Comhaltas Ceoltóirí Éireann [Finola tells me that this is how you say it: kole tuss kyole tory air run – the literal translation is the Society of Musicians of Ireland] is an organisation founded in 1951 to ‘preserve and promote Irish traditional music and culture’. Its activities are very much in evidence – not just in Ireland, but anywhere in the world where Irish people have settled. They were evident in Skibbereen last week, when CCE featured some of its top class performers in music, dance, song and storytelling on a whistle-stop tour around the whole island of Ireland. We were fortunate that their venue in the south west was on the doorstep here.
It was a most inhospitable October night: gales and floods were rife across Ireland and Britain. Yet the Skibb Town Hall was full to capacity, and the concert was well worth braving the elements for. The whole programme was polished and professionally produced: not a wrong note was played, nor a dance step placed out of kilter. It was a most memorable, satisfying and entertaining treat for the senses.
This was a showcase for the principal work that CCE has been carrying out for over sixty years: training people young and older in the crafts of playing and dancing in the traditional style. Once this would have happened naturally – through families and generations handing on the skills and the tunes. The fact that a CCE was needed and is now so established suggests that there was a danger of The Tradition dying out, or at least becoming diluted or rarified. This may or may not have been the case – for decades and all over the world collectors of folk culture have been convinced that they are recording the dying remnants of customs and lore, but perhaps there are always undercurrents of renewal which happen naturally: many of the most skilled exponents of The Music today learn their craft in the ‘old’ way – at the hearthside from parents, uncles, aunts and cousins. In our electronic age, however, lifestyles are radically changing and the formalised classes and competitions which CCE runs, and which are within easy reach of every community, can only be for the good. The latent talents shine through in performances such as those at Skibbereen. I taught myself to play the melodeon and concertina at the age of fifteen (and I’m still learning): now I’m watching far younger people perform with skills which outshine any I might have at this stage of my life, and who are storing up great potential for their own futures.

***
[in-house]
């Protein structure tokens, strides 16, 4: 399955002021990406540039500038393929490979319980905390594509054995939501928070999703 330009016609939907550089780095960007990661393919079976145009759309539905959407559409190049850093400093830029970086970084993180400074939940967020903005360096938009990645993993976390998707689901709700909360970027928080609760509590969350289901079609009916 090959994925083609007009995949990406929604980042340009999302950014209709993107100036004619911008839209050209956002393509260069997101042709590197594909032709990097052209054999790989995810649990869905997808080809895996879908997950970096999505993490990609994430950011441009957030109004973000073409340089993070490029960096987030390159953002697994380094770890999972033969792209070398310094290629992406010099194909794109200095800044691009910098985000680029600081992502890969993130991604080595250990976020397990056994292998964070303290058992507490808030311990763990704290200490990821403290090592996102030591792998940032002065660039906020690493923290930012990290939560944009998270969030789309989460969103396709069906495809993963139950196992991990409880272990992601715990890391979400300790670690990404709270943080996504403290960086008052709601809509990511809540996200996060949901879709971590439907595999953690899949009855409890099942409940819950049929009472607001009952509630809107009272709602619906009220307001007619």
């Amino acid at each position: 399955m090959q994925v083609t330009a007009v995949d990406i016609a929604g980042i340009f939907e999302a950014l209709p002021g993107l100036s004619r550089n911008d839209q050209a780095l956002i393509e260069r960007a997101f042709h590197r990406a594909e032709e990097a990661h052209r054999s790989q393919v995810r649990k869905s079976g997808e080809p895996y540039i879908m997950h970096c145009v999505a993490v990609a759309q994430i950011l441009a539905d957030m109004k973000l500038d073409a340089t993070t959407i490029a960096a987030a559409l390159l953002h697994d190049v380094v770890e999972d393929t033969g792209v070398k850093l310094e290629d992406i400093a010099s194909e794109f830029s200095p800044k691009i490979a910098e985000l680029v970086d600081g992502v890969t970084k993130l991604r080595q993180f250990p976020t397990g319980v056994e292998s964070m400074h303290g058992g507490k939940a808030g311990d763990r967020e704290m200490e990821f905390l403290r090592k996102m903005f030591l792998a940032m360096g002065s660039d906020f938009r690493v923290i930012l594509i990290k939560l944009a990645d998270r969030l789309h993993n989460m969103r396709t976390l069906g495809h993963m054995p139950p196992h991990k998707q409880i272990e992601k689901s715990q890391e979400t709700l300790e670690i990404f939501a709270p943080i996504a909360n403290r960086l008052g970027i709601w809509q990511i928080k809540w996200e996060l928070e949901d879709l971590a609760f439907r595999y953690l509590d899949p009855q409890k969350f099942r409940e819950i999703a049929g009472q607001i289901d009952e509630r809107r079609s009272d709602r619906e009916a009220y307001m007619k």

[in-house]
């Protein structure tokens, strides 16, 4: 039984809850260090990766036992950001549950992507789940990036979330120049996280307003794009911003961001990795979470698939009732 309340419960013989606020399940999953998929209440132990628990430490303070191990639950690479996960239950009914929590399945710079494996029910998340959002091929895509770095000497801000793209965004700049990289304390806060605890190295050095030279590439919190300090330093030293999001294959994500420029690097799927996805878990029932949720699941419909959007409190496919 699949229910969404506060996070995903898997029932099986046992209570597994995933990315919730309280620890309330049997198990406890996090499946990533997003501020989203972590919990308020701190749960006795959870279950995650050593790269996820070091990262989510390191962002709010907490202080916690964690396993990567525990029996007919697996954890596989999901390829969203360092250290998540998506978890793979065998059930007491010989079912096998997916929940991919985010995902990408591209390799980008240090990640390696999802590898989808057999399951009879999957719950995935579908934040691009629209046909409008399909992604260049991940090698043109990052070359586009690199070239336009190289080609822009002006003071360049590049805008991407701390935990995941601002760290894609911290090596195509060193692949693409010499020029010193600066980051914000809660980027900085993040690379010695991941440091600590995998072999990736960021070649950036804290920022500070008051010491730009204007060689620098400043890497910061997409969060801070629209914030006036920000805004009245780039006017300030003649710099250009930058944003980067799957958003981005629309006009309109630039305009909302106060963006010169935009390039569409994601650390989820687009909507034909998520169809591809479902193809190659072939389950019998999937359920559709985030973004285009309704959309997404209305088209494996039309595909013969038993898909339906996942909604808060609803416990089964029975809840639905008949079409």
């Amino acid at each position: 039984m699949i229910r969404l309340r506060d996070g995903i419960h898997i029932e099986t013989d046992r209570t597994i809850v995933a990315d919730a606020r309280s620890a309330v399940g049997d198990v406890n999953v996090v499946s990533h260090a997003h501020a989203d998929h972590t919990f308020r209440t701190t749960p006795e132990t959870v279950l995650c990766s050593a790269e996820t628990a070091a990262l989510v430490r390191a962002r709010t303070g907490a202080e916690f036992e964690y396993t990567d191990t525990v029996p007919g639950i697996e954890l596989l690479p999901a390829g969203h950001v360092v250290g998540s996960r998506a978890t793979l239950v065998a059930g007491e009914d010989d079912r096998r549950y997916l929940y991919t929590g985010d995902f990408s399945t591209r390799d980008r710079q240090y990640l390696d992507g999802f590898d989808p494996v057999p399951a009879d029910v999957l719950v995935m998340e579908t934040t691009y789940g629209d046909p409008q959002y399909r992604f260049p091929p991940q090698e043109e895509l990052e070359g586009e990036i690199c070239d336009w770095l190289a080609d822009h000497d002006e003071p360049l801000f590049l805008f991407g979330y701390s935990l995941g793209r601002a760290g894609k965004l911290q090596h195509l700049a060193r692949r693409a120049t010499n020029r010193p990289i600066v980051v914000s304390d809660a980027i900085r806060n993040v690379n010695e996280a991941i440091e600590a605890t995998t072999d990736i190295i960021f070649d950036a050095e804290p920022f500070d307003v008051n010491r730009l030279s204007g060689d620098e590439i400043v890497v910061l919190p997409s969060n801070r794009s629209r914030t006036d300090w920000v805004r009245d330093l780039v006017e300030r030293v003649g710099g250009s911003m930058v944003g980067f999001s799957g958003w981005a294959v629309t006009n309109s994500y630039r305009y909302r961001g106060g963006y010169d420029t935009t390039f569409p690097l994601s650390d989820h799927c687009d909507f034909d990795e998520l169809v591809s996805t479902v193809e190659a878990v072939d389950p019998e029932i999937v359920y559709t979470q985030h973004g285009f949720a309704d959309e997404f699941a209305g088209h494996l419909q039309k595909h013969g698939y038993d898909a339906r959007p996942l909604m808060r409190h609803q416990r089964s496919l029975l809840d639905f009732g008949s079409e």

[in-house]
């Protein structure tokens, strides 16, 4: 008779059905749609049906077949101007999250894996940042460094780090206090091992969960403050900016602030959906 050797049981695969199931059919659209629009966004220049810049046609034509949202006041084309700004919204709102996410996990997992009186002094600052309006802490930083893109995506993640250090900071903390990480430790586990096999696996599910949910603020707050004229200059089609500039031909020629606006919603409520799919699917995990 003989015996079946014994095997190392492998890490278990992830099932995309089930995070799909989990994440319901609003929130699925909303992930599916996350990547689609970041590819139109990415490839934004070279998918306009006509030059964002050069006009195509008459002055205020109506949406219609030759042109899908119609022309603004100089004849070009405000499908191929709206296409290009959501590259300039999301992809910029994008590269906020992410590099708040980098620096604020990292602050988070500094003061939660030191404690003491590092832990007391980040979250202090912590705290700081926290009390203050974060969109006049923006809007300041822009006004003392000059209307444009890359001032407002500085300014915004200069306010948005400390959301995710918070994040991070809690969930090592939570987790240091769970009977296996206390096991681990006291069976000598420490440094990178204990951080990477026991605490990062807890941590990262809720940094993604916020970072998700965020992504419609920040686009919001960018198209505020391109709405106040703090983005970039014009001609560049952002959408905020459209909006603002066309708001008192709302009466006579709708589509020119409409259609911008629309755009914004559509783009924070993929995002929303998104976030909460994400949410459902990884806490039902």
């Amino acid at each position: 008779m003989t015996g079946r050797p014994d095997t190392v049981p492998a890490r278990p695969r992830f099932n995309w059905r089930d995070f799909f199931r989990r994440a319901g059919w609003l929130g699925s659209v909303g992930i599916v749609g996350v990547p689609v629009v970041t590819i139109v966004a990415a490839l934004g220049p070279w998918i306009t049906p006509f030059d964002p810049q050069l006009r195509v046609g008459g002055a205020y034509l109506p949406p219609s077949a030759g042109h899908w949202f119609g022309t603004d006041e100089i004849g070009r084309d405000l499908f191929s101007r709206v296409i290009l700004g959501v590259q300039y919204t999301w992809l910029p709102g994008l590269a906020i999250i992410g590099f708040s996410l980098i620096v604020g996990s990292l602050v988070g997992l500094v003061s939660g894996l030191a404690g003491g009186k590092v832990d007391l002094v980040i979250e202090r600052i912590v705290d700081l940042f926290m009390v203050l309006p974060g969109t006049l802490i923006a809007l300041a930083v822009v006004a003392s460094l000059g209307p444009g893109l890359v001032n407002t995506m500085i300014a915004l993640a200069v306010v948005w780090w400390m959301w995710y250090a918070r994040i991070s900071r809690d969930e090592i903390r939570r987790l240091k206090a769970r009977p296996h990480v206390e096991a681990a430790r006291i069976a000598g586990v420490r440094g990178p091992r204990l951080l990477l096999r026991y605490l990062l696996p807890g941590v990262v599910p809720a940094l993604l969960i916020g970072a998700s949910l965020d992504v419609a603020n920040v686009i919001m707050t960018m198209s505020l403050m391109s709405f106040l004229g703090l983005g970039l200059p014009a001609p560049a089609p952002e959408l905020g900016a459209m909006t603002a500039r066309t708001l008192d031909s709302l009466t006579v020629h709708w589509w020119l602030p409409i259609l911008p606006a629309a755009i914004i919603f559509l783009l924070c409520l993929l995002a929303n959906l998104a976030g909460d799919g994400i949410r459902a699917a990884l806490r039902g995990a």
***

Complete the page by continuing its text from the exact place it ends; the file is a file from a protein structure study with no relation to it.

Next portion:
As I drove back to Nead an Iolair through the lashing rain squalls I pondered our own weekly music sessions in the pubs of Ballydehob. They are rough affairs: plenty of wrong notes, certainly, and arguments on tuning, timing, song names and ornamentation; very little polish… And, while we play mainly Irish traditional music, very few of us are Irish. Nonetheless we do (mostly) enjoy the experiences, and the sessions maintain a life of their own. However you do it, it’s great to keep The Music going…